The leader of Georgia's ruling party said yesterday the ex-Soviet nation will hold the next parliamentary election based entirely on a proportionate system, fulfilling a key demand of anti-government protesters.
Speaking at a news conference following four days of rallies, the founder of the ruling Georgian Dream party, Bidzina Ivanishvili, announced "large-scale political reform." There will also be no threshold for parties to enter parliament, Ivanishvili said. "We will have a parliament where all the existing political actors will be represented."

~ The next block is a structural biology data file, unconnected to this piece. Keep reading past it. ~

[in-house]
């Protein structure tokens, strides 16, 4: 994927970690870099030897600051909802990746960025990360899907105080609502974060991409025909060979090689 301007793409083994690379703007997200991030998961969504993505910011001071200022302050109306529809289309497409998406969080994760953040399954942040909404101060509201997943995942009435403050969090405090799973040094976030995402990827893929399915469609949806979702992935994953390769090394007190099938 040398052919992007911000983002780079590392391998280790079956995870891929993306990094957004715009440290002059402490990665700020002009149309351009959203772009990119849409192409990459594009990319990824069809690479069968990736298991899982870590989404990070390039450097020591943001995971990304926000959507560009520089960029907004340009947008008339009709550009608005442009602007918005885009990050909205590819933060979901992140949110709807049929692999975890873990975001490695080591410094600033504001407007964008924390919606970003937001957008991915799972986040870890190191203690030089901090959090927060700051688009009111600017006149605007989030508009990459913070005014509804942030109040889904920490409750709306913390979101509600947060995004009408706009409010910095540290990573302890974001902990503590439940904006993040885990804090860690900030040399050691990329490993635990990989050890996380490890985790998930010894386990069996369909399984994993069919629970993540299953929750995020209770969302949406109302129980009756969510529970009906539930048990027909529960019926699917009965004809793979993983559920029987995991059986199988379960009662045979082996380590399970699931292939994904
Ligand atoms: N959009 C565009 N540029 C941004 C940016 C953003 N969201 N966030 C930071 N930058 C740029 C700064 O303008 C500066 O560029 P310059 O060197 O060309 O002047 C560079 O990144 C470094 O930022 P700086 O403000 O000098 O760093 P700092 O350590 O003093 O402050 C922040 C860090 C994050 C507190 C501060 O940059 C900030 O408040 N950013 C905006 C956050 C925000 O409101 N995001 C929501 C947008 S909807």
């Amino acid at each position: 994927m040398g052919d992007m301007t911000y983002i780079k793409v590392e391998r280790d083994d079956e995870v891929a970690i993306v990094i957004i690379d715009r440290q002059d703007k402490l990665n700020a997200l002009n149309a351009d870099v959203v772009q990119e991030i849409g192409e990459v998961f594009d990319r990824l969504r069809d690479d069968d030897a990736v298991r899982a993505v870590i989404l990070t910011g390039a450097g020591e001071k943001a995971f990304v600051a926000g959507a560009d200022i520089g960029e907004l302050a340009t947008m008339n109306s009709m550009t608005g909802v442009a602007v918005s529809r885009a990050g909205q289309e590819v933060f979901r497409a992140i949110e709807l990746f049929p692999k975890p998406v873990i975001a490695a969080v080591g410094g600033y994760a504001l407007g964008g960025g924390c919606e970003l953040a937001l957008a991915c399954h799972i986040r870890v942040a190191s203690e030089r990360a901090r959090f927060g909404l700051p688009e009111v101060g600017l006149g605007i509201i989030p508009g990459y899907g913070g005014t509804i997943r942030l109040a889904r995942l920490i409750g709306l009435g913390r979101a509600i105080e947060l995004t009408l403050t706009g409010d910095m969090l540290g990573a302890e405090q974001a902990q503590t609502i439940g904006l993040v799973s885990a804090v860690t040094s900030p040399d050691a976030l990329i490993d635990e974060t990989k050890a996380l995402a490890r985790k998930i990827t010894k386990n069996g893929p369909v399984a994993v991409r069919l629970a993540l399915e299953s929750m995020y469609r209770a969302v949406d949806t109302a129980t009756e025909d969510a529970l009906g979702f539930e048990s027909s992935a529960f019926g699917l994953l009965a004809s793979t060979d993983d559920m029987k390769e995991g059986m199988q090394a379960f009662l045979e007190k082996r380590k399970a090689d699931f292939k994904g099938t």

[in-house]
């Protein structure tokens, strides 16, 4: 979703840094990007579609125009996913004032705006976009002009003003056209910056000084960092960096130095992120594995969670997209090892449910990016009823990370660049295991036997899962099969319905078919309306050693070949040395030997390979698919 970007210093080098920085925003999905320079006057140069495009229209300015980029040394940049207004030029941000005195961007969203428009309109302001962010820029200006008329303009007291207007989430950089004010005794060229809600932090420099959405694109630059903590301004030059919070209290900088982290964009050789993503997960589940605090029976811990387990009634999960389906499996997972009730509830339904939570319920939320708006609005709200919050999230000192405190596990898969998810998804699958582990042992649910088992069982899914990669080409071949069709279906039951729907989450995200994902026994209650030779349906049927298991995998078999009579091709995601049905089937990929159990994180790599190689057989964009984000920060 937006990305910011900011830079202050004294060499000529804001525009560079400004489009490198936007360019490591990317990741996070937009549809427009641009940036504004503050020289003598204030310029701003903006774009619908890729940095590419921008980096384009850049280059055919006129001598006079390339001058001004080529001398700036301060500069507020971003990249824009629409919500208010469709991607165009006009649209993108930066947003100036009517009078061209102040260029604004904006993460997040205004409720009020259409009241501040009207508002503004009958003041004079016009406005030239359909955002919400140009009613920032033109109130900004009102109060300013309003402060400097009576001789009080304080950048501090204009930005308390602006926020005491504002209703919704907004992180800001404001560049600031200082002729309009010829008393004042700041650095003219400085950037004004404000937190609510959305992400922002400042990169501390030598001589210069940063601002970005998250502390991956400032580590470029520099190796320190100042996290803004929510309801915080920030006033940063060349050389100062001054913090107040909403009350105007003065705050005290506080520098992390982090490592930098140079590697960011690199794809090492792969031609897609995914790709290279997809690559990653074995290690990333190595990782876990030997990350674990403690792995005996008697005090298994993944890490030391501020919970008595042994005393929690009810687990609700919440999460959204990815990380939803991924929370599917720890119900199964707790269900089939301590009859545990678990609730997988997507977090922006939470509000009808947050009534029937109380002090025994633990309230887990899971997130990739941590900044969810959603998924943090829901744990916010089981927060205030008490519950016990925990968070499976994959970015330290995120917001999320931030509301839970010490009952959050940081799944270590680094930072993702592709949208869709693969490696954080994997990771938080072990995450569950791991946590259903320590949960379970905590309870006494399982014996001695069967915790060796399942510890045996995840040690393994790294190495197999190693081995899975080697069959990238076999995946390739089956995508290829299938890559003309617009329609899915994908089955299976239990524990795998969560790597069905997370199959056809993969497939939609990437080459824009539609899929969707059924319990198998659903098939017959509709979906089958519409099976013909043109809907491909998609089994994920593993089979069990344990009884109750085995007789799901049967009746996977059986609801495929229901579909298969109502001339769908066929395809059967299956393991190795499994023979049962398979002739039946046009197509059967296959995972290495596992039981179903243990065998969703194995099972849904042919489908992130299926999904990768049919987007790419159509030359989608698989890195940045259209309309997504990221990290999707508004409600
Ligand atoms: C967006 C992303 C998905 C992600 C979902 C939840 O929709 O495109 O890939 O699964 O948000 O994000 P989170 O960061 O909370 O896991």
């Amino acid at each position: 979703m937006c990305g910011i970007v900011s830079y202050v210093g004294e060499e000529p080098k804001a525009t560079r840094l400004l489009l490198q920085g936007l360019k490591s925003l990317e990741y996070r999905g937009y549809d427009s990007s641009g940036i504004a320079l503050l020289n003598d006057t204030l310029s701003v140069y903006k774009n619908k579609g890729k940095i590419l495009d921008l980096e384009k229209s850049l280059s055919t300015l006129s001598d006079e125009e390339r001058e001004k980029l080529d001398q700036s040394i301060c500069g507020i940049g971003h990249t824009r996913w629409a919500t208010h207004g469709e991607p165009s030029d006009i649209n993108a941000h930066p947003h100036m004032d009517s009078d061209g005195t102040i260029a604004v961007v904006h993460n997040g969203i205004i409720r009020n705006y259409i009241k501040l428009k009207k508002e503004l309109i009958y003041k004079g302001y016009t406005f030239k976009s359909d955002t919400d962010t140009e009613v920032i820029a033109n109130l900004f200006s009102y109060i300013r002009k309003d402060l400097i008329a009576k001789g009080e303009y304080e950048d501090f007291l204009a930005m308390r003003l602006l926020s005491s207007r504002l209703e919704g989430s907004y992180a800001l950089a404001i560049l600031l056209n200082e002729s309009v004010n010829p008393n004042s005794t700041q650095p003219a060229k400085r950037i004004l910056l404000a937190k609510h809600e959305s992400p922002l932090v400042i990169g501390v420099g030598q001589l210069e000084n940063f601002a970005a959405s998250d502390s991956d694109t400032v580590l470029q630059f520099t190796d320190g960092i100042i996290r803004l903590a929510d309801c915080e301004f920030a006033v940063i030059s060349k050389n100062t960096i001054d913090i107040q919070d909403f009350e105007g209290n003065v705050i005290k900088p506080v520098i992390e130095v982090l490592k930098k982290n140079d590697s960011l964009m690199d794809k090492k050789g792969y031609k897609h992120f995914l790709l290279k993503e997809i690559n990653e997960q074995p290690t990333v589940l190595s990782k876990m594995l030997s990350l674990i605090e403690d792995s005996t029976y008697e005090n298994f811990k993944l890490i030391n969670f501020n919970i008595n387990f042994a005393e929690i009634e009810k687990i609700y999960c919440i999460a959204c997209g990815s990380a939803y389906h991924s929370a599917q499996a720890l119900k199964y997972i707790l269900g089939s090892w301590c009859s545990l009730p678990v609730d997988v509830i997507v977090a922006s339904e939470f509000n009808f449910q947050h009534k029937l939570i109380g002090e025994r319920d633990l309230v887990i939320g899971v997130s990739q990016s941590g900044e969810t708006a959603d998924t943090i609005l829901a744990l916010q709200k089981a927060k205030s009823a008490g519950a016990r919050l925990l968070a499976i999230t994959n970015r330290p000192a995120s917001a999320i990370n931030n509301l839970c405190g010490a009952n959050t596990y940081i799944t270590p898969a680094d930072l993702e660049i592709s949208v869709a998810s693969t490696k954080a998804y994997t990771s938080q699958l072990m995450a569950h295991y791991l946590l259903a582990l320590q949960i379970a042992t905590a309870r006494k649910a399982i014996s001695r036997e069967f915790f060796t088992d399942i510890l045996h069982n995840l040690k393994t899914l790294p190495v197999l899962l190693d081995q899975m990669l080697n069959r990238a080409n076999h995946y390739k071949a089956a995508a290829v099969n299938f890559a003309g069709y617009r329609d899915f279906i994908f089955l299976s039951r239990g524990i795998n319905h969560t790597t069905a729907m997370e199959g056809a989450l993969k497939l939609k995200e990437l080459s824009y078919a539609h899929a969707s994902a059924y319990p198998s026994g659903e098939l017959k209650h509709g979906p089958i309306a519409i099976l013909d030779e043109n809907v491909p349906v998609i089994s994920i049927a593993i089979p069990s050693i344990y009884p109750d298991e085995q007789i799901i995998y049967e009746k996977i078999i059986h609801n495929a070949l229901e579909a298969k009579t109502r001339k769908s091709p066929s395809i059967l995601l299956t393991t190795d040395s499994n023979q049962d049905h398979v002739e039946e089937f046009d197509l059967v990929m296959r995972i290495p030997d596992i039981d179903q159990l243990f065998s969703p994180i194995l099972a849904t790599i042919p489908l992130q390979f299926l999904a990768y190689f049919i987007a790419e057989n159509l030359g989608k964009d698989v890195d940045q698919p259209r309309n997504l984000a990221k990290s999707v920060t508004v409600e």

The protests, which erupted on Thursday, have seen thousands take to the streets of Tbilisi on consecutive nights and clashes with police firing tear gas and rubber bullets. It was unclear whether the announcement would be enough to mollify protesters, who were also demanding a snap vote and the resignation of Interior Minister Giorgi Gakharia. Throngs of demonstrators tried to storm parliament, angered by a Russian lawmaker taking the speaker's seat during an international meeting of lawmakers. The protest reflected simmering anger against Russia, which routed Georgia in a 2008 war and maintains a military presence in Georgia's two breakaway provinces of Abkhazia and South Ossetia. Russian influence in Georgia remains a politically sensitive subject, with the opposition accusing the ruling Georgian Dream party, which backed Zurabishvili for the presidency late last year, of being too meek when it comes to confronting Moscow. The two countries broke off diplomatic relations after the war but steps have been made in recent years to restore ties, including Georgia scrapping visitor visas for Russians and Russia lifting a ban on Georgian wine imports.